After the required amount of time, move the pots into a warm, well-lit location and keep the soil moist. After a few weeks to a month, all of the seedlings should begin to push through the soil surface, et voilà, you have seedling apple trees! From here, plant them in the ground. Take care to give your new trees plenty of sunlight (preferably full sun) and feed them with a balanced fertilizer. In a number of years, your trees will be ready to produce their first fruits which may or may not be similar to the apple from which they came, but tasting your first apples, unique to the world, is worth all the effort and wait over the years. Enjoy and happy planting!
Right now I’d normally be shopping for seed, compost and whatever else I might need for the growing season ahead. Not this year though – I’m gardening for free – so this’ll be my first without buying in stock. Ever. On the one hand, this is really rather liberating because I know I either have, or can make enough, of everything essential that I need anyway. But at this somewhat dismal time of year with much less activity in the garden, I find my desire to seek out new varieties of fruit and vegetable seed is still firmly in place.
Bartering is always a good option, and I remember my friend Alex saying I could have some of her jerusalem artichokes to plant. By a stroke of luck it turns out she also has some oca going spare, which is another interesting one for me to add to the list. In return I offer her some of the asparagus seeds I’ve saved along with a few of last year’s soft fruit cuttings. So far so good.
As I’m pondering who else I can instigate some “swopsies” with, my attention turns to the fruit bowl on the table in front of me. The apples, lemons and satsumas are packed full of seed. The fruit has been bought to eat, so it won’t cost me anything to have a stab at using an inedible part of it. In fact while I’m at it – I realise that looking at food in this way could open up a potentially rather large world of new growing opportunities for me. It could be just what I’m looking for to help jazz things up this year.
I know, I know – it’s supposed to be really tricky growing fruit trees this way. If you scan the internet you’ll find lots of useful advice about how to use the seeds from shop-bought vegetables, but a myriad of doom-mongering about the perils of planting fruit seed. “Trees won’t produce any fruit. Waffle, waffle, waffle, don’t waste your time trying this …”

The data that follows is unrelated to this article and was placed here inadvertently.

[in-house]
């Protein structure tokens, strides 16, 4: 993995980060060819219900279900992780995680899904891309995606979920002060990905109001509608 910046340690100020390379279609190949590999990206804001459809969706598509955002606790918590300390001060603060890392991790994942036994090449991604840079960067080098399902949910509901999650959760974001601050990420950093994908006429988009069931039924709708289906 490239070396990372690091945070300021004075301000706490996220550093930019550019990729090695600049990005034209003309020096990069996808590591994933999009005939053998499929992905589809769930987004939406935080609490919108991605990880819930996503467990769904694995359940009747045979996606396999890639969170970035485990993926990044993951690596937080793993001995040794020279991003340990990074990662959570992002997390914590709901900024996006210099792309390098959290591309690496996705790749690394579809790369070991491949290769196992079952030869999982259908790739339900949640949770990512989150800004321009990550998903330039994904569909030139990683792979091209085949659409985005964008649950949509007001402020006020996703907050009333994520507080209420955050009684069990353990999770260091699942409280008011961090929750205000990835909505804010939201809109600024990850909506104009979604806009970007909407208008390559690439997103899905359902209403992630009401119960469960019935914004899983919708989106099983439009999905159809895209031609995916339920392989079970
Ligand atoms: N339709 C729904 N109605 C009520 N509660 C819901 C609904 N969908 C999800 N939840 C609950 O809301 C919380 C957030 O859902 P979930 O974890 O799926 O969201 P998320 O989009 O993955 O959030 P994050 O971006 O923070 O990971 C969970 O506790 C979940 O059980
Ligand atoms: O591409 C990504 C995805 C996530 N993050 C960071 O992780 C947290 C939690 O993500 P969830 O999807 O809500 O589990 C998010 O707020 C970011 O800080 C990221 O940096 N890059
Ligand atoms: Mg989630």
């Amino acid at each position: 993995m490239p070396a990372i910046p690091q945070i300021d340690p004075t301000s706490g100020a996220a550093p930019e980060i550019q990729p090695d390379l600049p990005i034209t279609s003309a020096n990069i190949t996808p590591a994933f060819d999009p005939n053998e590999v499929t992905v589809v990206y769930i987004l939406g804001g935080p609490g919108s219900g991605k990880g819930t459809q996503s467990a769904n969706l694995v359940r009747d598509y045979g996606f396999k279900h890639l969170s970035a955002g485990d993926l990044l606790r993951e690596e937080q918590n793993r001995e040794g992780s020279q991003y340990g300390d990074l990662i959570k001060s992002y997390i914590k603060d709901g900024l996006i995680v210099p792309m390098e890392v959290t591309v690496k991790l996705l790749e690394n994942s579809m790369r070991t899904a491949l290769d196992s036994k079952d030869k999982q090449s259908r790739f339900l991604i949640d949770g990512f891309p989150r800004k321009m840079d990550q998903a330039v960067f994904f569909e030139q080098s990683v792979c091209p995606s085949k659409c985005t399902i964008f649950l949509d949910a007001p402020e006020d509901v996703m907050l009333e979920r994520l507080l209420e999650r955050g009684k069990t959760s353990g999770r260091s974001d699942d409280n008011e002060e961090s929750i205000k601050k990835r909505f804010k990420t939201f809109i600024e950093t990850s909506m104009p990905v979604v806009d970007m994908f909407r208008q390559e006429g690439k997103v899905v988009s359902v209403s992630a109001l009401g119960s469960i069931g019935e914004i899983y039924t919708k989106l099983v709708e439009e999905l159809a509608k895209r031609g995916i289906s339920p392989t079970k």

Perhaps I’m being overly optimistic, but surely it’s natural for trees to produce offspring in this way? That’s the point of the seed-bearing fruit in the first place – it’s all about reproduction. Determined to get my head round this issue and to find out which seed it is possible to work with, I am delighted when I speak to Roger, the nursery man from my local gardening centre, Trefhedyn. He’s enthused by my plans and starts telling me how much he loved experimenting in this way as a child and with his kids. It would appear Roger’s just the man to shed some realistic light on the subject for me.
It’s obviously a very complex area so you can understand the confusion, but it turns out there are some fruits worth trying: apricots, nectarines and peaches for starters because these are the most reliable. Apples are trickier: the varieties we know today are all descended from the original wild hedgerow apple and a lot of crossing can easily occur. But if you don’t mind full-size trees (up to 30 ft) and stick with the older varieties of apple which go well together, such as ‘Cox’ and ‘Bramley’, Roger advises there is a much better chance of success. Yes – it’s possible that cross-pollination could occur with other varieties of apple in my orchard, but there’s a much smaller risk, so in my book this is worth a punt.
To do this I’m going to dry out the seeds, place them on some damp kitchen roll and keep them in the back of the fridge for a few months before planting out into pots.
If you have the space, you can also experiment with other more modern varieties of apple just to see what happens, but this could result in a huge tree with no edible fruit. Instead, Roger advises the best bet would be to take a cutting from an existing tree: this way you can guarantee the sapling produced will be like its parent. Autumn is the time to do this, so you can take cuttings before the frosts have really hit. However, as it’s been so mild this winter with barely a frost, I’m going to take a chance with some cuttings from friends’ trees this week to see what happens. I’ve had a lot of success before with inappropriately-timed soft fruit bush cuttings, so I think this could work.